Economic activity is the key factor determining demand for office space, and in an international metropolis like Shanghai, both the national and global economies exert strong influence on the local business situation. Forecasting the outlook for Shanghai’s office space demand, therefore, is basically a question of economic healthon the global, national and local scales.
Since even recognized economists vary greatly in their projections on China’s development for the coming five years, we are not going to play the clairvoyant here. Instead, we would just like to offer a perspective on the local economy and relevant observations on aspects influencing the market. Limited perspectives, after all, can sometimes reveal insights about things beyond their geographic and temporal horizons.
Shanghai in Early 2016
Growth in the city’s economy for the first three quarters of 2015 was calculated as 6.8%, a bit slower than 2014, but the services sector expanded by a healthy 11%. Shanghai ranks #1 in terms of GDP among all cities in China, and its GDP has been rising for many years.
Contracted foreign investmentin Shanghai reached a new record of US$ 58 billion in 2015,according to city government. The same news report also noted that in 2015 foreign companies set up 45 new regional headquarters in Shanghai, as well as 15 R&D centers and 15 investment companies. 535 foreign corporations now have regional headquarters in Shanghai. Belgium’s NXP Semiconductors, chemicals provider Ashland of the US and Henkel of Germany were among firms that designated new regional headquarters as Asia-Pacific headquarters in 2015.
Commercial Property Market
Current office occupancy and rental rates point to unequivocally strong demand from businesses in the city. In the Lujiazui financial district, occupancies are in the high 90s. In Puxi, they hover around 90% in the traditional CBDs. (See the Market Notes at the end of this newsletter for a detailed chart.)
Office rents are at all-time highs in Lujiazui and still increasing. In Puxi, rents are at their highest since the financial crisis, their rate of increase mostly slow or moderate depending on district.
Demand in the retail sector is also looking healthy. According to the city statistics bureau, retail consumption in the first three months of 2015 increased 8% over the same period in 2014. Vacancy rates across the entire city average at roughly 10%. It has to be noted though that all brick-andmortar retailers are affected by the increasing amount of online shopping taking place, and that luxury suffered considerably during 2015, a fact that most people regard as an effect of president Xi’s anticorruption campaign.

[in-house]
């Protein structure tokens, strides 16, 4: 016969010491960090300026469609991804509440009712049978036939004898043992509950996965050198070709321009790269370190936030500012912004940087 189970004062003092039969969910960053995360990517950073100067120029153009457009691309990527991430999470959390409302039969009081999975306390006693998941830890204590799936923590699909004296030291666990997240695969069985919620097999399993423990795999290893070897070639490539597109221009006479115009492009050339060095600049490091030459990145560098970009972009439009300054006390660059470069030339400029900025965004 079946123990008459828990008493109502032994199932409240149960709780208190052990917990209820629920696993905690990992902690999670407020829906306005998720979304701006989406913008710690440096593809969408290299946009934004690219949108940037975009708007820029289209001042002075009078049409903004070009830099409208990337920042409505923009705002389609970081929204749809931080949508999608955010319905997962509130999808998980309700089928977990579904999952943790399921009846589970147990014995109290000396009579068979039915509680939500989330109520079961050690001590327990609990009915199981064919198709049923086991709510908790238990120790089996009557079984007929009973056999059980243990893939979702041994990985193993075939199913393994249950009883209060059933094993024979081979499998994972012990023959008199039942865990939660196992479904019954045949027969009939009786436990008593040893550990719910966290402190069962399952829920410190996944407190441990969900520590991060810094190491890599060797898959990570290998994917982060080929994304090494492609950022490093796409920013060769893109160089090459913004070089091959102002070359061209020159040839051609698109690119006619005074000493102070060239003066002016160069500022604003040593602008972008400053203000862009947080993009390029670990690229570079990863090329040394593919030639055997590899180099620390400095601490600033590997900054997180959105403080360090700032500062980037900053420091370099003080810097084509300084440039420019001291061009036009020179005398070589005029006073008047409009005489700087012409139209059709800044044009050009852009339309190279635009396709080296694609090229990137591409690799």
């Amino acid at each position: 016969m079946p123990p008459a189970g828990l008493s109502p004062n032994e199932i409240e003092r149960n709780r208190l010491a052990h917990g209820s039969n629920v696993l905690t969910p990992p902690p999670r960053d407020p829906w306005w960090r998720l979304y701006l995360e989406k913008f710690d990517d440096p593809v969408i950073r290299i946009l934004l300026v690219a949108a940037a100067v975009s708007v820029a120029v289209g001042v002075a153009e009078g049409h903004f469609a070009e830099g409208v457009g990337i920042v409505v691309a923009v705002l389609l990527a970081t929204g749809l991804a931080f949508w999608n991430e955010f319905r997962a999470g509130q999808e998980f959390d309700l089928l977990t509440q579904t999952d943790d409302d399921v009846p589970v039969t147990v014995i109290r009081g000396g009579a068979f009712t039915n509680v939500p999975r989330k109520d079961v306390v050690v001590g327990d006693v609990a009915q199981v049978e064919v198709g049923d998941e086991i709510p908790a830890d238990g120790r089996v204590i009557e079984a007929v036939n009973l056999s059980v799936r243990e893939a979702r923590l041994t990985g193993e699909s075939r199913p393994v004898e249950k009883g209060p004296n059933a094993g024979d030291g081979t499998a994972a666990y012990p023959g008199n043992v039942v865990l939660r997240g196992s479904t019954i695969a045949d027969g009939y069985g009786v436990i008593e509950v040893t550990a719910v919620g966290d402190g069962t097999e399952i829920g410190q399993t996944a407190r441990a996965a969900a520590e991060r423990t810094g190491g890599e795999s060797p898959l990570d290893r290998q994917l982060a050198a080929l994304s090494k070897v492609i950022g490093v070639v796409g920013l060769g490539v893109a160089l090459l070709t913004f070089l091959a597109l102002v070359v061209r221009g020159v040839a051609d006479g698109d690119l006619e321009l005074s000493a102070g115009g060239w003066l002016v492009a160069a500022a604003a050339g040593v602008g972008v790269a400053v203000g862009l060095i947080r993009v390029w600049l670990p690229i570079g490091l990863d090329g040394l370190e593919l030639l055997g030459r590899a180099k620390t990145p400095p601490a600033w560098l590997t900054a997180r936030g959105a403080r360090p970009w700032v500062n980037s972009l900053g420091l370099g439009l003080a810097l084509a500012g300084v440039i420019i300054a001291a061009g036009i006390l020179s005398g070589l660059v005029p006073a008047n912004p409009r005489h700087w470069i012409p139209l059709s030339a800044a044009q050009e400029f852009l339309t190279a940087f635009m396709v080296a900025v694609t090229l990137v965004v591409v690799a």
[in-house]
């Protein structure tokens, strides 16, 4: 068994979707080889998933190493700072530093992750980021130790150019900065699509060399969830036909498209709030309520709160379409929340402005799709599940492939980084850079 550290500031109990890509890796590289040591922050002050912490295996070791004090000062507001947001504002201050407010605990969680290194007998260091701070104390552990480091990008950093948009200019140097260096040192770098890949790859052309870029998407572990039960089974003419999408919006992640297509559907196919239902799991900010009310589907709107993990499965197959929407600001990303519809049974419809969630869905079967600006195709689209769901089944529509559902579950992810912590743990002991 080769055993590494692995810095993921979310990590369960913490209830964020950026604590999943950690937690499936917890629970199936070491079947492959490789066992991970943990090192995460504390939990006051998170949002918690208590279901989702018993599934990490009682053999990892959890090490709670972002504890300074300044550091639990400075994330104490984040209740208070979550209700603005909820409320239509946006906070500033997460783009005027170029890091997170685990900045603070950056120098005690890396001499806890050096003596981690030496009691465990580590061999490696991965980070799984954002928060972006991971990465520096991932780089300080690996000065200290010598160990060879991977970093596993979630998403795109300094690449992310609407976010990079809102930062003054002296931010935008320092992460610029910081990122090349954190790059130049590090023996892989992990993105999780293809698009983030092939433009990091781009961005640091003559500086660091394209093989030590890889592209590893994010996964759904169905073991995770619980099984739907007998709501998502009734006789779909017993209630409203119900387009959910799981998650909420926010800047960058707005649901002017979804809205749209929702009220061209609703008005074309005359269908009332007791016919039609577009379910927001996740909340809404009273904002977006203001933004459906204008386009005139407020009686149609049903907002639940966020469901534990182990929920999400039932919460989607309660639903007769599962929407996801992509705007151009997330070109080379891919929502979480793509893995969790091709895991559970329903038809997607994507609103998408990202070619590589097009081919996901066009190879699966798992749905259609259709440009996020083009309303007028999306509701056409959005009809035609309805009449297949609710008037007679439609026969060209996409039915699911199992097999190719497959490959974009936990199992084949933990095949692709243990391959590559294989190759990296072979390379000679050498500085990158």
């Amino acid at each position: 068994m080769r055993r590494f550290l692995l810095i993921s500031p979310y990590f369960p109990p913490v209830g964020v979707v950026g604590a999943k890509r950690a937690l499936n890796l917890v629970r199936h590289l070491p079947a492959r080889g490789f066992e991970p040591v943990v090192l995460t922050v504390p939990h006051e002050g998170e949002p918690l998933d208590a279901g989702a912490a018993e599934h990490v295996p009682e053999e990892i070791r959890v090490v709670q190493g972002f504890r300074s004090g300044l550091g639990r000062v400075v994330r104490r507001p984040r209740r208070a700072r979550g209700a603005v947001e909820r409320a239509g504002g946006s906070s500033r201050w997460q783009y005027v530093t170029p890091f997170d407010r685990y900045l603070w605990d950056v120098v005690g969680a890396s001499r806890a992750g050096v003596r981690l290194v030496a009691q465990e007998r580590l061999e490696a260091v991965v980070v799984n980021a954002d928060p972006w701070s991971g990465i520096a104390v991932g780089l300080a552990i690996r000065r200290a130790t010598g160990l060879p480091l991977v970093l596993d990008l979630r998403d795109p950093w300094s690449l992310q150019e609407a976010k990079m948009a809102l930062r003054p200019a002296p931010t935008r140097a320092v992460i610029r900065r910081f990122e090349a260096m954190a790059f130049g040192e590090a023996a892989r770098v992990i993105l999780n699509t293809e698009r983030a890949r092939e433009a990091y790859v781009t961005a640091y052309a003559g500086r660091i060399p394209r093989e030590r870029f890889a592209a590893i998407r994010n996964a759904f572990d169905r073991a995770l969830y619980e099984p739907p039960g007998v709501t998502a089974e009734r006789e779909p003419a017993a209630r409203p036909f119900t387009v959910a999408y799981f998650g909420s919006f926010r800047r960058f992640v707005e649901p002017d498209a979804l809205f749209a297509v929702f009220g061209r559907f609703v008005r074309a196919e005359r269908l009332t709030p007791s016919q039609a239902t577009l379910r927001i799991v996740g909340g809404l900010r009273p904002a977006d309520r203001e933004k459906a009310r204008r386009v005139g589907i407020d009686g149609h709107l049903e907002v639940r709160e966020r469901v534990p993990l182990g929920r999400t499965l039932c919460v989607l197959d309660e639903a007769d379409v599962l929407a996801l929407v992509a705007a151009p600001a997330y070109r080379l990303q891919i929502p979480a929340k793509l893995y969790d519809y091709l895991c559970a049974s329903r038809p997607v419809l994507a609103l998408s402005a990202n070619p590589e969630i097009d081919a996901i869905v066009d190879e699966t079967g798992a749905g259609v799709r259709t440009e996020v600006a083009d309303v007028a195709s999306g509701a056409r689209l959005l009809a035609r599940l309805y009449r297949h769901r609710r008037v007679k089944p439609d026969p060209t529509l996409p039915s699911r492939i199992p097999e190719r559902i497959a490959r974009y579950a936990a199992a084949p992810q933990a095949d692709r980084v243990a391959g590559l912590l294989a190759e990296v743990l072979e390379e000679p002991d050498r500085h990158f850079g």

New construction is also an important economic indicator, as it reflects confidence in the future, indicates whether there will be room for growth, and also contributes to the economy itself. As we explained in recent issues, there is an enormous amount of new commercial construction going on inthe city. Total available office space in Puxi will roughly double over the next five years, while in Pudong space will increase by nearly a half.
The Shanghai economy is benefitting from a wave of technology and business innovation in China that is being discussed intensively in the national media. The emergence of P2P platforms including Weixin, as well as crowdsourced financing, are among the facilitators of this trend. The city hasa booming start-up scene in which both young foreigners and Chinese are taking part.
Shanghai has the highest average disposable income of all cities in China, and in 2015 it reached CNY 45,900 or USD 6,900 per person per year according to a recent China Academy of Sciences report.
During the 2010 World Expo, our city’s subway system had a total length of 420 kilometres and was already being touted as the longest in the world. According to some lists the title has since been stolen by the Seoul Metro, but it is nevertheless impressive how the Shanghai Metro continues its rapid expansion. By 2020, its total length will reach nearly 800 kilometres. The map below shows the new tracks being laid during the 2015 – 2020 period.
So what does this snapshot of our city’s economy tell us about the five-year economic forecast and future demand for office space in Shanghai?
Nothing definite. But among these facts we can discern something that may at least help inform ourjudgment, and it’s something that economist seem to often overlook when cooking up their predictions. We are talking about the extent to which people take the initiative to create and seize economic opportunities, fix problems and generally improve their lives. To use a philosophical term, ‘human agency’ seems to be flourishing here in Shanghai, and it is safe to say by extent that it is also flouring in much of China. In our opinion, this needs to be taken into account when considering the current slowdown in economic growth or the possibility of a more serious economic crisis. It isone of the many factors to consider, and an important one that is too often overlooked.
The Century Metropolis Building(developer Lujiazui Group) onDongfang Road / Zhangyang Roadshould be handed over duringthe current quarter. Spaces in thebuilding are renting for RMB 10-12 /sqm / day.
Kerry Everbrite City Phase IIIEnterprise Center started renting outspace late last year. Several foreignfirms have already signed contracts,with rents around RMB 5.5 – 5.6 /sqm / day.